Prison conditions can exacerbate the spread of disease through overcrowding, poor ventilation, weak nutrition and a lack of medical care. Catching TB is not part of a prisoner’s sentence, and improving TB control in prisons benefits the community at large.

Igor Tcaci can count his association with TB and prison not in years but in decades. He knew both too well for two decades.

Now at the age of 43, Igor finally feels free of the burdens that marked half of his life. When he was 18 years old, he went to prison for the first time for two years on an assault charge. After his release, he was taken ill with severe coughing and fever and was diagnosed with TB. Igor was treated in hospital for ten months and tested regularly afterwards to confirm that he was cured.

Within a few years Igor was back in prison, this time for eight years. Igor recalls the conditions as deplorable, cramped into a damp basement room with other prisoners. About three years after being released, he was wracked by a cough and fever, coughing up bloody clots. He spent most of the time between 2004 and 2006 in Balti’s TB hospital. In 2007 a drug susceptibility test revealed he was resistant to two of the TB drugs he was taking. Igor was told about the new DOTS-Plus programme available to only a few patients in Moldova and he insisted on being enrolled because he felt it was his only chance of beating TB.

While undergoing treatment for MDR-TB, Igor became involved in Speranta Terrei’s project to reintegrate former prisoners who had TB. He reached out to other ex-prisoners and encouraged them to participate in psychological counselling and job training. This gave them the strength to complete treatment, learn a trade, earn a living and once again belong to society.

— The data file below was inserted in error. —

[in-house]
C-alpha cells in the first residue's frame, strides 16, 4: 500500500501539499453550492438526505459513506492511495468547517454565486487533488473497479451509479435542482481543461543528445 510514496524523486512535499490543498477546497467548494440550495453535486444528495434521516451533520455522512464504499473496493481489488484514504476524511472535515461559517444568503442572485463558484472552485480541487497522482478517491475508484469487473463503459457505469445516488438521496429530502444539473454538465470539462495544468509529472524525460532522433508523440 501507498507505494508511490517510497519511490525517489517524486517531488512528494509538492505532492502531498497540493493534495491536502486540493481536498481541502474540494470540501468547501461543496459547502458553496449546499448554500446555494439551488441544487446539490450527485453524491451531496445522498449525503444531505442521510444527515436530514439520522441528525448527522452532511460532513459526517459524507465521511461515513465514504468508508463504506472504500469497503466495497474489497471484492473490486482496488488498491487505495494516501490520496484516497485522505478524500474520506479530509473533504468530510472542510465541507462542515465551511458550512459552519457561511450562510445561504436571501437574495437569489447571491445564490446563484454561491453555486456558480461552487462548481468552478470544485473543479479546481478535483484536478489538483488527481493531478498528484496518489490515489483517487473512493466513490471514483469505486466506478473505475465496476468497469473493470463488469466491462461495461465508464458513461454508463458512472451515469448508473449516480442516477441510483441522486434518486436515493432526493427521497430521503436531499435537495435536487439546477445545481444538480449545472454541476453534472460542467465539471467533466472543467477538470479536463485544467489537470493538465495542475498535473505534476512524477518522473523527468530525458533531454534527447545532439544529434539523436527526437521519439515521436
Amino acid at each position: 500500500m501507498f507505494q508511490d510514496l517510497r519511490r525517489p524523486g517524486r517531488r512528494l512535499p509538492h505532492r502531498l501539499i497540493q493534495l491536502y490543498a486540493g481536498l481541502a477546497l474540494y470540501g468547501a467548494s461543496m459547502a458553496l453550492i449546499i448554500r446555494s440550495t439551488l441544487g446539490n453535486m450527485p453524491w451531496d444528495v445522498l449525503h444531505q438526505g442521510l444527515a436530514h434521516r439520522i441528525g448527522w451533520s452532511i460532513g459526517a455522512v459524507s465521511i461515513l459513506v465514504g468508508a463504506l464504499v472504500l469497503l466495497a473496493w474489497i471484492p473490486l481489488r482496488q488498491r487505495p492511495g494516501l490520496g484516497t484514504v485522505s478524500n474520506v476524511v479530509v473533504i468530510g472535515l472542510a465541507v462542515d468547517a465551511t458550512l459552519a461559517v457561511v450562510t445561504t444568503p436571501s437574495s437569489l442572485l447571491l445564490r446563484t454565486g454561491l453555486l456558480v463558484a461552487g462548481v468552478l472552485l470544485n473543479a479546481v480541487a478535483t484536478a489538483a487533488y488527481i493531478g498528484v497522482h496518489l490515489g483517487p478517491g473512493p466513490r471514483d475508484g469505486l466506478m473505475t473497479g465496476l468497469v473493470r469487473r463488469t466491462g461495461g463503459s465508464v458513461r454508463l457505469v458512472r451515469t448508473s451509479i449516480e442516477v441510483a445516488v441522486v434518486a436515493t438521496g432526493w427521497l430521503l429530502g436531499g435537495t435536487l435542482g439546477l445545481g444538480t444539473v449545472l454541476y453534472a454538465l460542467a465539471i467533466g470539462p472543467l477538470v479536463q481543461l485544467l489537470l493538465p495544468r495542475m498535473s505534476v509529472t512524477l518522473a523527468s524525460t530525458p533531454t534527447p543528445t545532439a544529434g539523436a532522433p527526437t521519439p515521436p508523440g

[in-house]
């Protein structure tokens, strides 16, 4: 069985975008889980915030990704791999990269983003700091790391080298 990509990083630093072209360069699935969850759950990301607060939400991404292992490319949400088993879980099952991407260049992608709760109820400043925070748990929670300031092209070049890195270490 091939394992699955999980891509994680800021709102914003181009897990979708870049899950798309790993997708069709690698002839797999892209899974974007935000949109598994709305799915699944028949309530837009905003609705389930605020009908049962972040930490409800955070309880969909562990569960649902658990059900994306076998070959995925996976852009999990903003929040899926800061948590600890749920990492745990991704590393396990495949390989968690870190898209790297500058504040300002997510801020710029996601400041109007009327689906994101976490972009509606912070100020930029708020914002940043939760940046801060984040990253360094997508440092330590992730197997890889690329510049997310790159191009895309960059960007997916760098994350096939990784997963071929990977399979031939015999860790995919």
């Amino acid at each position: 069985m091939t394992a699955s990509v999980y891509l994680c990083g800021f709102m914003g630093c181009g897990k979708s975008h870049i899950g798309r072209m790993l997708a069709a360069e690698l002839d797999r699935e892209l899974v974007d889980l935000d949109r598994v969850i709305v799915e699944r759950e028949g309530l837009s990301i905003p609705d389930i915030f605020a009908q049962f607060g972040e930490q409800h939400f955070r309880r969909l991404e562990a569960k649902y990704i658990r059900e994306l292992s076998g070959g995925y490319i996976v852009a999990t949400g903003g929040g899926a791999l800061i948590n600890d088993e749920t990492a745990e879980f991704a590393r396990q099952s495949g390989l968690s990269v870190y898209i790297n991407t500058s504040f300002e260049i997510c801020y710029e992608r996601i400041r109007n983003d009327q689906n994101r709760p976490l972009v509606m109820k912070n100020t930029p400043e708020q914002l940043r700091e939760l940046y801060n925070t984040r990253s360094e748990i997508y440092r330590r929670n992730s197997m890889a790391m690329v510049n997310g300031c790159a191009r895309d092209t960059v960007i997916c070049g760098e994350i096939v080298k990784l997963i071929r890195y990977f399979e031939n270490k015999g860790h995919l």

“Until this project, we were shunned and people did not want to speak to us. For the first time, former prisoners with TB felt someone believed in them, that they mattered.”

Igor’s MDR-TB treatment was successful and he now advocates for other patients. He has no intention of returning to prison.

“When a patient finds out he has TB, he is overcome with fear. A patient needs more information and explanation about the disease and the consequences of TB drugs.”

Igor says that he defended his right to access appropriate treatment for his drug-resistant TB strain and spoke up. But many patients do not know their rights or what treatment they should receive. He sees patients abandon treatment when a brusque medic does not have time to answer questions or lets a patient linger in the corridor. Igor and Dora have plans for Speranta Terrei to promote the Patients’ Charter for Tuberculosis Care in Moldova, so medics and patients can learn about their rights and duties in TB treatment.

Igor’s message to TB patients is to not lose hope, to continue treatment even through the darkest days. His message to health officials is that TB patients need moral and psychological support, someone by their side.